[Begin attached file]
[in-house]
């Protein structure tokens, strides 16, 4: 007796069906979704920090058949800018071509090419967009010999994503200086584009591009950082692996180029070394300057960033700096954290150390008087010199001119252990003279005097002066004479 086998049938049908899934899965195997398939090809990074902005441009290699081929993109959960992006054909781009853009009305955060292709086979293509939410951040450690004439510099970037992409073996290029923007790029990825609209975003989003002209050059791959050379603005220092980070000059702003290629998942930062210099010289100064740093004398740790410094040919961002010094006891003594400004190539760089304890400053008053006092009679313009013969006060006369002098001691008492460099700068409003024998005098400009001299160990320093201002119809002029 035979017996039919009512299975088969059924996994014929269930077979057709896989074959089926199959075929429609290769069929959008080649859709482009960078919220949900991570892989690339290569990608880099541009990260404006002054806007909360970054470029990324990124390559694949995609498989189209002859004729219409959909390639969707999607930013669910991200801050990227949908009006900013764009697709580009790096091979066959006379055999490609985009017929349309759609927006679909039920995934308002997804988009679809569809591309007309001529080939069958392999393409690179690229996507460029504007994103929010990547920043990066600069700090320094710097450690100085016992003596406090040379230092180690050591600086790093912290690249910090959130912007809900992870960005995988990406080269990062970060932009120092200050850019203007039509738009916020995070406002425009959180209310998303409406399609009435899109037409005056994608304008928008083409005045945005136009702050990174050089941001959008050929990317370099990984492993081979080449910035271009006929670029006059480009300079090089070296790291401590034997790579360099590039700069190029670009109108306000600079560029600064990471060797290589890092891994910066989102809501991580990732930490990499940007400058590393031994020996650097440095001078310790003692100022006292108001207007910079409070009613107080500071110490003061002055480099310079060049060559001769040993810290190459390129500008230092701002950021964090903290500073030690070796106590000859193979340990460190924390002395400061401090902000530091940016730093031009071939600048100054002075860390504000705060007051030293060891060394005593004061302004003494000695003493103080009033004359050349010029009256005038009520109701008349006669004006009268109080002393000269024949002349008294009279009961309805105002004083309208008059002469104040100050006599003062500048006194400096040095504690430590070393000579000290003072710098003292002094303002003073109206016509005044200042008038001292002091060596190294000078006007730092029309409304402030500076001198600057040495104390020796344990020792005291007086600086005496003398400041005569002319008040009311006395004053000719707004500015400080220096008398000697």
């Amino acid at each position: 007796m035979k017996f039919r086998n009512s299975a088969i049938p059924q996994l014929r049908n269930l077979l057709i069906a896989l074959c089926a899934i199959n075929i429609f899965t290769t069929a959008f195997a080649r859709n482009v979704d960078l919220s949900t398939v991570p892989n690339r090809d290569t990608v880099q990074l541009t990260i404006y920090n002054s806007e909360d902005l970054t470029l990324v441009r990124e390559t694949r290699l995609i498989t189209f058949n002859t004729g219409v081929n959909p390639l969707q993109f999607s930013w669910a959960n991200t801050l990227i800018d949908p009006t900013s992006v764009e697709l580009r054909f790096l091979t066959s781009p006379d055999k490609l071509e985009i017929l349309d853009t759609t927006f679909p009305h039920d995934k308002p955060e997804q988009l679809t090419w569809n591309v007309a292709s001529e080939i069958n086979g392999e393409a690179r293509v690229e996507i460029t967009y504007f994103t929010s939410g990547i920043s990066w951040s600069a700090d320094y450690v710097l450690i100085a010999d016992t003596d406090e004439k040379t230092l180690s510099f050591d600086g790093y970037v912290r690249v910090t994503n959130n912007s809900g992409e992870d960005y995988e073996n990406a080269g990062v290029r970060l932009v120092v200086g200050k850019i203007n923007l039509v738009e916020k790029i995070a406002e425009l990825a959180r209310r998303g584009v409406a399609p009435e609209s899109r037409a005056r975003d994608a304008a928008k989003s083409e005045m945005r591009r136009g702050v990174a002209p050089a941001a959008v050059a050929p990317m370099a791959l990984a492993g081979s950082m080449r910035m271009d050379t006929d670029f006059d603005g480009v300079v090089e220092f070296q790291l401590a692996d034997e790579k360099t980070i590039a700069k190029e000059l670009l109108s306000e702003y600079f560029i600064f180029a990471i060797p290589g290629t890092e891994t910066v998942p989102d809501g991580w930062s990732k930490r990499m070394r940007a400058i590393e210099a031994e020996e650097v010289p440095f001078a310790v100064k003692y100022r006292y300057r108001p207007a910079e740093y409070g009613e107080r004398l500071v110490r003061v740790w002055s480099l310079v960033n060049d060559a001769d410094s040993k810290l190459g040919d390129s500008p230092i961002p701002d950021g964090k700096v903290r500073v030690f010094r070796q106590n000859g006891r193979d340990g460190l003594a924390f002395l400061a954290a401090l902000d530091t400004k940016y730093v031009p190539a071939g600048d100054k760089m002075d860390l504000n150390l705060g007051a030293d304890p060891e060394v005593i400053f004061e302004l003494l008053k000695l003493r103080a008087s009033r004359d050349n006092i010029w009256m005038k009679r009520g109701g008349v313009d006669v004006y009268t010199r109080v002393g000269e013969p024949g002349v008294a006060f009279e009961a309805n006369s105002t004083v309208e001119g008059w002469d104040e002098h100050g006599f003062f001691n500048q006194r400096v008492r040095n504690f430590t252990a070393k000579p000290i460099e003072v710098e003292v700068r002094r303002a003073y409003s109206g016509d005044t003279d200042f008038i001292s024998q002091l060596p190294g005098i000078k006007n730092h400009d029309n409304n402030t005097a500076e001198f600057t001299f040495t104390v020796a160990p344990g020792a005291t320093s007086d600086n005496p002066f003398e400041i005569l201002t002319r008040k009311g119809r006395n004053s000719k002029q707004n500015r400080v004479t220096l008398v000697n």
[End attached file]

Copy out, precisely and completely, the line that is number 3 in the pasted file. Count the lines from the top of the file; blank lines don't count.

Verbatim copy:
């Amino acid at each position: 007796m035979k017996f039919r086998n009512s299975a088969i049938p059924q996994l014929r049908n269930l077979l057709i069906a896989l074959c089926a899934i199959n075929i429609f899965t290769t069929a959008f195997a080649r859709n482009v979704d960078l919220s949900t398939v991570p892989n690339r090809d290569t990608v880099q990074l541009t990260i404006y920090n002054s806007e909360d902005l970054t470029l990324v441009r990124e390559t694949r290699l995609i498989t189209f058949n002859t004729g219409v081929n959909p390639l969707q993109f999607s930013w669910a959960n991200t801050l990227i800018d949908p009006t900013s992006v764009e697709l580009r054909f790096l091979t066959s781009p006379d055999k490609l071509e985009i017929l349309d853009t759609t927006f679909p009305h039920d995934k308002p955060e997804q988009l679809t090419w569809n591309v007309a292709s001529e080939i069958n086979g392999e393409a690179r293509v690229e996507i460029t967009y504007f994103t929010s939410g990547i920043s990066w951040s600069a700090d320094y450690v710097l450690i100085a010999d016992t003596d406090e004439k040379t230092l180690s510099f050591d600086g790093y970037v912290r690249v910090t994503n959130n912007s809900g992409e992870d960005y995988e073996n990406a080269g990062v290029r970060l932009v120092v200086g200050k850019i203007n923007l039509v738009e916020k790029i995070a406002e425009l990825a959180r209310r998303g584009v409406a399609p009435e609209s899109r037409a005056r975003d994608a304008a928008k989003s083409e005045m945005r591009r136009g702050v990174a002209p050089a941001a959008v050059a050929p990317m370099a791959l990984a492993g081979s950082m080449r910035m271009d050379t006929d670029f006059d603005g480009v300079v090089e220092f070296q790291l401590a692996d034997e790579k360099t980070i590039a700069k190029e000059l670009l109108s306000e702003y600079f560029i600064f180029a990471i060797p290589g290629t890092e891994t910066v998942p989102d809501g991580w930062s990732k930490r990499m070394r940007a400058i590393e210099a031994e020996e650097v010289p440095f001078a310790v100064k003692y100022r006292y300057r108001p207007a910079e740093y409070g009613e107080r004398l500071v110490r003061v740790w002055s480099l310079v960033n060049d060559a001769d410094s040993k810290l190459g040919d390129s500008p230092i961002p701002d950021g964090k700096v903290r500073v030690f010094r070796q106590n000859g006891r193979d340990g460190l003594a924390f002395l400061a954290a401090l902000d530091t400004k940016y730093v031009p190539a071939g600048d100054k760089m002075d860390l504000n150390l705060g007051a030293d304890p060891e060394v005593i400053f004061e302004l003494l008053k000695l003493r103080a008087s009033r004359d050349n006092i010029w009256m005038k009679r009520g109701g008349v313009d006669v004006y009268t010199r109080v002393g000269e013969p024949g002349v008294a006060f009279e009961a309805n006369s105002t004083v309208e001119g008059w002469d104040e002098h100050g006599f003062f001691n500048q006194r400096v008492r040095n504690f430590t252990a070393k000579p000290i460099e003072v710098e003292v700068r002094r303002a003073y409003s109206g016509d005044t003279d200042f008038i001292s024998q002091l060596p190294g005098i000078k006007n730092h400009d029309n409304n402030t005097a500076e001198f600057t001299f040495t104390v020796a160990p344990g020792a005291t320093s007086d600086n005496p002066f003398e400041i005569l201002t002319r008040k009311g119809r006395n004053s000719k002029q707004n500015r400080v004479t220096l008398v000697n």